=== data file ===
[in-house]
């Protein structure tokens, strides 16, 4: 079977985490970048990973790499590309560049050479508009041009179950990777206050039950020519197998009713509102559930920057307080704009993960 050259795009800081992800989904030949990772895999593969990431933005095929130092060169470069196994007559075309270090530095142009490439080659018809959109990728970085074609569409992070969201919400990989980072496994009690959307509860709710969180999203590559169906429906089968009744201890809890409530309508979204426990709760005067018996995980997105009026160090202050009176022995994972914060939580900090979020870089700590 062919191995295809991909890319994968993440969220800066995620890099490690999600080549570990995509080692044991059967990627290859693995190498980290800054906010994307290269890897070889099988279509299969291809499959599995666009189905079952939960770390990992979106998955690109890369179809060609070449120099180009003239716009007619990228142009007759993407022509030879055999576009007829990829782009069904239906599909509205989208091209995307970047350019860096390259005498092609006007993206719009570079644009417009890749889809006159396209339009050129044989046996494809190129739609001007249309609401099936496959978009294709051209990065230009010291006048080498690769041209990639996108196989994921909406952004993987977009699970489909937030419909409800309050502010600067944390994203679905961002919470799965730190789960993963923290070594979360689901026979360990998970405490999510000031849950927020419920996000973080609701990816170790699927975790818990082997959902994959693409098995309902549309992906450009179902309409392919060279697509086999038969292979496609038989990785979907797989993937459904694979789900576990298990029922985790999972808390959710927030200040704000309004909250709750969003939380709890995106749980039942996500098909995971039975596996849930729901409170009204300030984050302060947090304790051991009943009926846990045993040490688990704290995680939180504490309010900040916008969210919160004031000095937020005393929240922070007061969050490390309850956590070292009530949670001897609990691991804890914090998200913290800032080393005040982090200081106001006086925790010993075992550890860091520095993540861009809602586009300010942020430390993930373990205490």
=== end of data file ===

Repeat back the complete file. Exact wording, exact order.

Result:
[in-house]
């Protein structure tokens, strides 16, 4: 079977985490970048990973790499590309560049050479508009041009179950990777206050039950020519197998009713509102559930920057307080704009993960 050259795009800081992800989904030949990772895999593969990431933005095929130092060169470069196994007559075309270090530095142009490439080659018809959109990728970085074609569409992070969201919400990989980072496994009690959307509860709710969180999203590559169906429906089968009744201890809890409530309508979204426990709760005067018996995980997105009026160090202050009176022995994972914060939580900090979020870089700590 062919191995295809991909890319994968993440969220800066995620890099490690999600080549570990995509080692044991059967990627290859693995190498980290800054906010994307290269890897070889099988279509299969291809499959599995666009189905079952939960770390990992979106998955690109890369179809060609070449120099180009003239716009007619990228142009007759993407022509030879055999576009007829990829782009069904239906599909509205989208091209995307970047350019860096390259005498092609006007993206719009570079644009417009890749889809006159396209339009050129044989046996494809190129739609001007249309609401099936496959978009294709051209990065230009010291006048080498690769041209990639996108196989994921909406952004993987977009699970489909937030419909409800309050502010600067944390994203679905961002919470799965730190789960993963923290070594979360689901026979360990998970405490999510000031849950927020419920996000973080609701990816170790699927975790818990082997959902994959693409098995309902549309992906450009179902309409392919060279697509086999038969292979496609038989990785979907797989993937459904694979789900576990298990029922985790999972808390959710927030200040704000309004909250709750969003939380709890995106749980039942996500098909995971039975596996849930729901409170009204300030984050302060947090304790051991009943009926846990045993040490688990704290995680939180504490309010900040916008969210919160004031000095937020005393929240922070007061969050490390309850956590070292009530949670001897609990691991804890914090998200913290800032080393005040982090200081106001006086925790010993075992550890860091520095993540861009809602586009300010942020430390993930373990205490």